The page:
Alaska State Museums receive national award

Dr. Kathryn Matthew, Director of Institute of Museum and Library Services, Lani Hotch, museum advocate, Patience Fredericksen, Director of the Alaska Division of Libraries, Archives and Museums, and Cokie Roberts, Journalist and Commentator. (Photo from Institute of Museum and Library Services)
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WASHINGTON D.C. (KTUU) - The Alaska State Museums was awarded the National Medal for Museum and Library Service.

Ten different organizations, from across the country, were recognized at the event held Monday, at the National Archives Museum.

Founded in 1900, the Alaska State Museums is the third largest museum in the state and serves as a flagship institution, keeper of state history and a mentor to small community institutions in Alaska.

David Ferriero, the 10th Archivist of the United States, spoke about the mission of the nation's libraries and museums.

"As the nation's record keeper, we are a small army of libraries, archives and museums spread across the country, with the mandate to collect, protect and encourage the use of the records of our country," Ferriero said.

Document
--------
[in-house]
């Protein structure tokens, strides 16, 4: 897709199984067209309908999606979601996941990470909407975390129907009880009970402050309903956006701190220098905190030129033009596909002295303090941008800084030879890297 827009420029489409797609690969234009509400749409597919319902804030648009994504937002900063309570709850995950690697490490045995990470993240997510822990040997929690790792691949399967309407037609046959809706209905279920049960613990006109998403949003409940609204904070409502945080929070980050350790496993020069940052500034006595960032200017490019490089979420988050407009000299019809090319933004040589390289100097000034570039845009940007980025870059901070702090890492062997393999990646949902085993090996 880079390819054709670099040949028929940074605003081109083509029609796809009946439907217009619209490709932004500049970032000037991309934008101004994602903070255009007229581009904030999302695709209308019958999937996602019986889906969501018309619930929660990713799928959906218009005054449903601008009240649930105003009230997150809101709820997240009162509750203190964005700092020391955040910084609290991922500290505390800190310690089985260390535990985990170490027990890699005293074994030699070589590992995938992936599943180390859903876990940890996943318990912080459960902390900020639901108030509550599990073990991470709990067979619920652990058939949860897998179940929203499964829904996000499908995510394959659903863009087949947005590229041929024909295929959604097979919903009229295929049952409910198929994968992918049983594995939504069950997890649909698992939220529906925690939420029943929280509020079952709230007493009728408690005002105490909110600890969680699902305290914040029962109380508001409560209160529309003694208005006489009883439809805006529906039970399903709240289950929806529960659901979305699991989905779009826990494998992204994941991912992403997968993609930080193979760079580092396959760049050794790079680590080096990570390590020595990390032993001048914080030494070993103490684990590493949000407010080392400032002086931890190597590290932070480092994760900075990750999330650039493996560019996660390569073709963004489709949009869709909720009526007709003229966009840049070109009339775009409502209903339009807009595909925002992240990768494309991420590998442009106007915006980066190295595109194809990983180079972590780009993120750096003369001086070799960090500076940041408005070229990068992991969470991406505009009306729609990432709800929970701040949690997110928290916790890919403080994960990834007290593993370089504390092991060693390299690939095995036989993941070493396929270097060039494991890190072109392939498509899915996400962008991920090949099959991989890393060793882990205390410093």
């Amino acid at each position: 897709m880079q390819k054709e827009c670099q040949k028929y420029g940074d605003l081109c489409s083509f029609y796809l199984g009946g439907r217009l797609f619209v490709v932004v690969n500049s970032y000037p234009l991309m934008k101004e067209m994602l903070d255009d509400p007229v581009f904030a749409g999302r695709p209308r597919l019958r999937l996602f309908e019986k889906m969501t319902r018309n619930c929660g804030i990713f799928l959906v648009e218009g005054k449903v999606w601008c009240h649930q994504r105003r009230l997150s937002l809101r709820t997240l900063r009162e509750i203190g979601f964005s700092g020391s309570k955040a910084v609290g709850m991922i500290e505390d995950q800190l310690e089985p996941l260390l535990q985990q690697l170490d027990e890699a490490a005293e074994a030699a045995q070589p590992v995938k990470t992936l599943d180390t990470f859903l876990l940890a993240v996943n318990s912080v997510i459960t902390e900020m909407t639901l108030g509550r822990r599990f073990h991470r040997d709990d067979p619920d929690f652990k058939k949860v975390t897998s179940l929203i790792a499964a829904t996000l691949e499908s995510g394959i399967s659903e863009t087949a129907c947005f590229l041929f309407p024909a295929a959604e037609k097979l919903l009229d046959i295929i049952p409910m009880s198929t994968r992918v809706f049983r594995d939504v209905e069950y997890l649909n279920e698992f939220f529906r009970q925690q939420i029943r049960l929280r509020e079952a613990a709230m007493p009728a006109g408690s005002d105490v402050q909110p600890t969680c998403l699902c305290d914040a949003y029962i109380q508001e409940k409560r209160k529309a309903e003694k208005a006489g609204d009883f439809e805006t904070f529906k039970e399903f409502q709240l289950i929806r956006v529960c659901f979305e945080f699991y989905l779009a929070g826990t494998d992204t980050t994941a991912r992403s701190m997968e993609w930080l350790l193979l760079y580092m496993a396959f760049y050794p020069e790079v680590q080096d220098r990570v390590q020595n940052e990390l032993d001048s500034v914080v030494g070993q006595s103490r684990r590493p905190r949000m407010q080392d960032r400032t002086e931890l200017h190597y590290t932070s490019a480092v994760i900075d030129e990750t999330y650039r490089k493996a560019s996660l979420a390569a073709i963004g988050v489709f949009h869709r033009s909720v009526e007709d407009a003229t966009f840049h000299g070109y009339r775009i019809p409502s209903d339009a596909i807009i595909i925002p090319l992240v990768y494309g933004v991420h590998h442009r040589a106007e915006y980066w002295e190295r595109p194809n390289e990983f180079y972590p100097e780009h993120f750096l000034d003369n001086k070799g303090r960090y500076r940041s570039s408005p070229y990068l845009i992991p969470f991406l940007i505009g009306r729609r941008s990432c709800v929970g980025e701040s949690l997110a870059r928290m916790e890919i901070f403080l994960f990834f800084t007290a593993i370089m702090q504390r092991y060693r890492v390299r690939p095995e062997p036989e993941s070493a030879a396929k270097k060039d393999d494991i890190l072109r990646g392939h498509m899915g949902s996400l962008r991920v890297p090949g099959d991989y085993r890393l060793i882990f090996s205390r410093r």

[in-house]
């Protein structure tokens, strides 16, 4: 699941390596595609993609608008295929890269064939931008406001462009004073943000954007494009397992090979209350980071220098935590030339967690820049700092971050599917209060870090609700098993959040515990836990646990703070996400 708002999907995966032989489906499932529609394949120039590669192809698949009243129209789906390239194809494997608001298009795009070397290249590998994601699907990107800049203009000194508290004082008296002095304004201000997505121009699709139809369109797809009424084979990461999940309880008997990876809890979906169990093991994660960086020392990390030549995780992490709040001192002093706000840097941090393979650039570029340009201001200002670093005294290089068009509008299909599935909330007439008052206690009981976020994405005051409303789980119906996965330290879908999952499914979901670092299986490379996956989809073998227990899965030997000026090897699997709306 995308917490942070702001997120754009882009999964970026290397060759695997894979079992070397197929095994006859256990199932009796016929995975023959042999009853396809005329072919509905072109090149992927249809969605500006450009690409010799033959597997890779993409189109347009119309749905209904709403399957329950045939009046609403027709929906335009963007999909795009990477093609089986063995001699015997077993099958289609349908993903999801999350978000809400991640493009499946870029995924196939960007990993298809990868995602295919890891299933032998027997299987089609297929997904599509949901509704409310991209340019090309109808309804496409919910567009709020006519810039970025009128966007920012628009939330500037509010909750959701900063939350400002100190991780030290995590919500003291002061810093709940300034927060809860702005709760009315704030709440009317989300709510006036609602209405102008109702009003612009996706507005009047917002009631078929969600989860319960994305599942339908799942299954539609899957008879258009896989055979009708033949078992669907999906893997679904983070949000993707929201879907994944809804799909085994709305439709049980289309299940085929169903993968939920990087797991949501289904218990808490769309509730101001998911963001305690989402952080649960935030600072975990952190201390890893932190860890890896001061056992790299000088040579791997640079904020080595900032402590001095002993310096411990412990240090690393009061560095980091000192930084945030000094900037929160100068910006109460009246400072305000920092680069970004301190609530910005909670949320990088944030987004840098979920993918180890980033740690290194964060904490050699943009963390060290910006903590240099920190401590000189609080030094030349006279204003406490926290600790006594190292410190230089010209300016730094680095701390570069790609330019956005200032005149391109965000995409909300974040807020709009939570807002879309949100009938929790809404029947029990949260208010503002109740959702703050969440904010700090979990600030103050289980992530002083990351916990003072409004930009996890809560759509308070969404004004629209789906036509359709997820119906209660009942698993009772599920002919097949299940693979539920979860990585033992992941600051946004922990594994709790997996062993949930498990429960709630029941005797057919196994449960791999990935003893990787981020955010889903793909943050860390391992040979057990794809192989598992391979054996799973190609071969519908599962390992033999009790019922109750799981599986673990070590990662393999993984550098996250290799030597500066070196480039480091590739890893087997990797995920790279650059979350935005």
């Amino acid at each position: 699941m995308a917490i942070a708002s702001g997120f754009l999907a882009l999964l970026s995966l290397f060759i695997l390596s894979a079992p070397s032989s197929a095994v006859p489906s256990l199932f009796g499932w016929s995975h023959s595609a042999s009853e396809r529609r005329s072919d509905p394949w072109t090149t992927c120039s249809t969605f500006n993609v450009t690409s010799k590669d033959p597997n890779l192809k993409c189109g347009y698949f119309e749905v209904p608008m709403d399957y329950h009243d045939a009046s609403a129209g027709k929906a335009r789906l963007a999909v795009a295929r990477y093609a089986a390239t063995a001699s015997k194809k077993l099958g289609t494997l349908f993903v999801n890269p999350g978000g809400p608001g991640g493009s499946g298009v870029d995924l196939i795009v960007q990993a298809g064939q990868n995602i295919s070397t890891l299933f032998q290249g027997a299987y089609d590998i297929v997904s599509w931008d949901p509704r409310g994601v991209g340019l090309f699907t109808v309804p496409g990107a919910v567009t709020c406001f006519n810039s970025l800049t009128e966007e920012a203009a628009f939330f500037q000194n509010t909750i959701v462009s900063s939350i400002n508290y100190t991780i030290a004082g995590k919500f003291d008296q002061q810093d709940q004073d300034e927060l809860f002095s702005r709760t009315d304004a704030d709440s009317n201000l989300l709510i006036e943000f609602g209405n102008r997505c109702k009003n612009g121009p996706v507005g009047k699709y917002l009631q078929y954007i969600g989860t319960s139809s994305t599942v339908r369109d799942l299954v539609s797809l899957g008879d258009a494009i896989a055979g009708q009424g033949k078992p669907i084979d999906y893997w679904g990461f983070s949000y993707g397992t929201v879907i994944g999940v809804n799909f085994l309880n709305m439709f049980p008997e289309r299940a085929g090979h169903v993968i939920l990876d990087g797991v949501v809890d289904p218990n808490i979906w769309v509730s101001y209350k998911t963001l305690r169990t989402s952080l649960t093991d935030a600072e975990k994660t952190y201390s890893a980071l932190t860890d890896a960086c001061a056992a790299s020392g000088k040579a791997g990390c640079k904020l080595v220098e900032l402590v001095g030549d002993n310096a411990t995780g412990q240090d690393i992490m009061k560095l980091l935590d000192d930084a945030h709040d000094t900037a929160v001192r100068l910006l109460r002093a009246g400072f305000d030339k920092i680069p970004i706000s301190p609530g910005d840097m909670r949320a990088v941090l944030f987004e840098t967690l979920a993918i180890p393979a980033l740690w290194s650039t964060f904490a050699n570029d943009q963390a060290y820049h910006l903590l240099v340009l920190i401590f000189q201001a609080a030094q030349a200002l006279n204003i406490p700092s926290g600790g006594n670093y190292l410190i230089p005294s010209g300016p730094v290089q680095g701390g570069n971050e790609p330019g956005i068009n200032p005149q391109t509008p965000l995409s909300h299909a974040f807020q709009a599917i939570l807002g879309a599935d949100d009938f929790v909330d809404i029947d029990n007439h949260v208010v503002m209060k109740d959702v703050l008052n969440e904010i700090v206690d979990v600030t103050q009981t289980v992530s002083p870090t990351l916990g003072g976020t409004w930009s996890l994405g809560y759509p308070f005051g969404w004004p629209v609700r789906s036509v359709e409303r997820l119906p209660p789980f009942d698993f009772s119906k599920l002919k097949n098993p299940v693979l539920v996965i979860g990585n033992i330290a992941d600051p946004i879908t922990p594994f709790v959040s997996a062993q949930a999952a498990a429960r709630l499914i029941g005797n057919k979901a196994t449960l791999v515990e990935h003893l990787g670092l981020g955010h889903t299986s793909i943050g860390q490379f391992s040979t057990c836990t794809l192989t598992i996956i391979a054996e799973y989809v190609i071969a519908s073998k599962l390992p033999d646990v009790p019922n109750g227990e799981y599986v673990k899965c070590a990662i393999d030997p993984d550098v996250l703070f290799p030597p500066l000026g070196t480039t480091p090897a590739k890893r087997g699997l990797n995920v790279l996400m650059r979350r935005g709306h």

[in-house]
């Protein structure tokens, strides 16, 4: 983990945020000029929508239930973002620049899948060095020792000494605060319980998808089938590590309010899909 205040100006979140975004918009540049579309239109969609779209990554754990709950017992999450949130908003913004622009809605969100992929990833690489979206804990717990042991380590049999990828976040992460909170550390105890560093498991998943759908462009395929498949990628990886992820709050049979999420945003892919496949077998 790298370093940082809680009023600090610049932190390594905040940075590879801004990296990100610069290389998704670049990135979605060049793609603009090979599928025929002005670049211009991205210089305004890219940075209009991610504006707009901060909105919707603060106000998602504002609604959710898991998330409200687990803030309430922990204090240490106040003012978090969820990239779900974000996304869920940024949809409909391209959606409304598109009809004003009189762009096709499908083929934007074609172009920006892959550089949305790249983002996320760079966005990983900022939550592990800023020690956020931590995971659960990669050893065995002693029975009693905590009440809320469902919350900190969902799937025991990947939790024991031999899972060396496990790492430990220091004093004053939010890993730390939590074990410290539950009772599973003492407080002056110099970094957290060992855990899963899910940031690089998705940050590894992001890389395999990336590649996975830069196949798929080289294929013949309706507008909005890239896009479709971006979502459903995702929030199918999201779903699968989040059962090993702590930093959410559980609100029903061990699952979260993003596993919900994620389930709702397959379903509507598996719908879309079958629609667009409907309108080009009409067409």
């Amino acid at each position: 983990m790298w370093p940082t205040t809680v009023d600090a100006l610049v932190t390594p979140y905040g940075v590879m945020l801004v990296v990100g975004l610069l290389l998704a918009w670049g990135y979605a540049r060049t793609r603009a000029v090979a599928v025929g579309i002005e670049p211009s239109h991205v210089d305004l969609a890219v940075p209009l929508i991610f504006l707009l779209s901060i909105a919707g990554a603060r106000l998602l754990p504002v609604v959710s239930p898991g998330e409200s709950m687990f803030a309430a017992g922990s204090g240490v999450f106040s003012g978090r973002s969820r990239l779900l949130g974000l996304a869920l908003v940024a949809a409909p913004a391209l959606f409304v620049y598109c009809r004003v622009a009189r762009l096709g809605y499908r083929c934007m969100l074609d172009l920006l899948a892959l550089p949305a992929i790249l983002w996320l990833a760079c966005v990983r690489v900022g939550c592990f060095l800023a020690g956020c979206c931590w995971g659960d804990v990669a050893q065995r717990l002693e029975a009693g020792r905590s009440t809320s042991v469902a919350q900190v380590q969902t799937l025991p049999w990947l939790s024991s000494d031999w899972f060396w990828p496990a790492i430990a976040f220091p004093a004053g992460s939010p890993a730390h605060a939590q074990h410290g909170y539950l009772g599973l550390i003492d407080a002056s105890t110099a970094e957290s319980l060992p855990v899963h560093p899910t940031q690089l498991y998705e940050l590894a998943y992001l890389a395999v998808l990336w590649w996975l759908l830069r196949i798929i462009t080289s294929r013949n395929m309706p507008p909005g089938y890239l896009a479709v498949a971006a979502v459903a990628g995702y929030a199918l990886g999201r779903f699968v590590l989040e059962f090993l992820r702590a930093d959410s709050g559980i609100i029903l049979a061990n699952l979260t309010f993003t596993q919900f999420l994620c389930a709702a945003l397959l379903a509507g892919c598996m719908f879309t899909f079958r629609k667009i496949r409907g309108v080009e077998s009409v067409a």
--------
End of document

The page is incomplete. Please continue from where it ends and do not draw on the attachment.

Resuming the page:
"Our special niche is civic engagement," he said. "And we use the records, which start with the oaths of allegiance signed at valley forge by George Washington and his troops, and go all the way up to the tweets that are being created in the White House, right now, as I'm speaking."

Receiving the award for Alaska were Patience Fredericksen, Director of the Alaska Division of Libraries, Archives and Museums, and Lani Hotch, who played a major role in establishing the Jilkaat Kwaan Heritage Center for the Chilkat Indian Village tribe.

"The technical training and support Lani received from the Alaska State Museums helped her establish the tribal center, and ensure that the tribe’s cultural artifacts and stories would be preserved,” the Institute of Museum and Library Services wrote in a press release.

“With the Alaska State Museums’ help, the opening of the cultural center’s Whale House was a huge success," according to the Institute of Museum and Library Services. "In a village of fewer than 100, more than 300 people attended, some from as far away as the East Coast.”



 
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